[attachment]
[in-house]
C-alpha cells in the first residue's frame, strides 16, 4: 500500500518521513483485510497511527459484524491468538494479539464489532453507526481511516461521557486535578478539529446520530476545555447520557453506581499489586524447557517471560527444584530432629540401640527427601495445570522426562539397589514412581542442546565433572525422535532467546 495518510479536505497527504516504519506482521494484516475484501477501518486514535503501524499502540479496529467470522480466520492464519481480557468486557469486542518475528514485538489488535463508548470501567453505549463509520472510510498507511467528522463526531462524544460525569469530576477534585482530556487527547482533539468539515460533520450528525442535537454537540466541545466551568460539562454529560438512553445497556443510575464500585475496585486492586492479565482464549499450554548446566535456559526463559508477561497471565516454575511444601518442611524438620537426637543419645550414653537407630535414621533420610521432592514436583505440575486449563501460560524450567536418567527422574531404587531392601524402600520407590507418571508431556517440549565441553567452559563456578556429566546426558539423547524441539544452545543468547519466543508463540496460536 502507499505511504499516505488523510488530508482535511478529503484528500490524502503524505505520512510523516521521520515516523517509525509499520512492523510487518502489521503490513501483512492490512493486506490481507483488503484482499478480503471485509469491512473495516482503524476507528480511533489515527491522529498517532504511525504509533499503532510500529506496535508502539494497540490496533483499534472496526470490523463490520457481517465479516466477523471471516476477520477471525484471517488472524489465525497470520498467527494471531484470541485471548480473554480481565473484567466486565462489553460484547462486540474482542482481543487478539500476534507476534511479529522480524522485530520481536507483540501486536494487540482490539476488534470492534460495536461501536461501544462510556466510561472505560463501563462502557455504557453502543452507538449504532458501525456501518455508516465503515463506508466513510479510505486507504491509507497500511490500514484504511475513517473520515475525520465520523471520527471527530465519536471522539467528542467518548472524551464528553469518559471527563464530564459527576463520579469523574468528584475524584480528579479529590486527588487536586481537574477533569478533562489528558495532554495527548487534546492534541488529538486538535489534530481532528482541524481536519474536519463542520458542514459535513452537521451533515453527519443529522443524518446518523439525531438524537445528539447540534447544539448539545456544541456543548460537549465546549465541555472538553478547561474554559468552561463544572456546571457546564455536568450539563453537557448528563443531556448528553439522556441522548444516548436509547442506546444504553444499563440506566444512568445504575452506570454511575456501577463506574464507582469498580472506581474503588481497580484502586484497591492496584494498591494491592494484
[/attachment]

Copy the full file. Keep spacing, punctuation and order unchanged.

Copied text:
[in-house]
C-alpha cells in the first residue's frame, strides 16, 4: 500500500518521513483485510497511527459484524491468538494479539464489532453507526481511516461521557486535578478539529446520530476545555447520557453506581499489586524447557517471560527444584530432629540401640527427601495445570522426562539397589514412581542442546565433572525422535532467546 495518510479536505497527504516504519506482521494484516475484501477501518486514535503501524499502540479496529467470522480466520492464519481480557468486557469486542518475528514485538489488535463508548470501567453505549463509520472510510498507511467528522463526531462524544460525569469530576477534585482530556487527547482533539468539515460533520450528525442535537454537540466541545466551568460539562454529560438512553445497556443510575464500585475496585486492586492479565482464549499450554548446566535456559526463559508477561497471565516454575511444601518442611524438620537426637543419645550414653537407630535414621533420610521432592514436583505440575486449563501460560524450567536418567527422574531404587531392601524402600520407590507418571508431556517440549565441553567452559563456578556429566546426558539423547524441539544452545543468547519466543508463540496460536 502507499505511504499516505488523510488530508482535511478529503484528500490524502503524505505520512510523516521521520515516523517509525509499520512492523510487518502489521503490513501483512492490512493486506490481507483488503484482499478480503471485509469491512473495516482503524476507528480511533489515527491522529498517532504511525504509533499503532510500529506496535508502539494497540490496533483499534472496526470490523463490520457481517465479516466477523471471516476477520477471525484471517488472524489465525497470520498467527494471531484470541485471548480473554480481565473484567466486565462489553460484547462486540474482542482481543487478539500476534507476534511479529522480524522485530520481536507483540501486536494487540482490539476488534470492534460495536461501536461501544462510556466510561472505560463501563462502557455504557453502543452507538449504532458501525456501518455508516465503515463506508466513510479510505486507504491509507497500511490500514484504511475513517473520515475525520465520523471520527471527530465519536471522539467528542467518548472524551464528553469518559471527563464530564459527576463520579469523574468528584475524584480528579479529590486527588487536586481537574477533569478533562489528558495532554495527548487534546492534541488529538486538535489534530481532528482541524481536519474536519463542520458542514459535513452537521451533515453527519443529522443524518446518523439525531438524537445528539447540534447544539448539545456544541456543548460537549465546549465541555472538553478547561474554559468552561463544572456546571457546564455536568450539563453537557448528563443531556448528553439522556441522548444516548436509547442506546444504553444499563440506566444512568445504575452506570454511575456501577463506574464507582469498580472506581474503588481497580484502586484497591492496584494498591494491592494484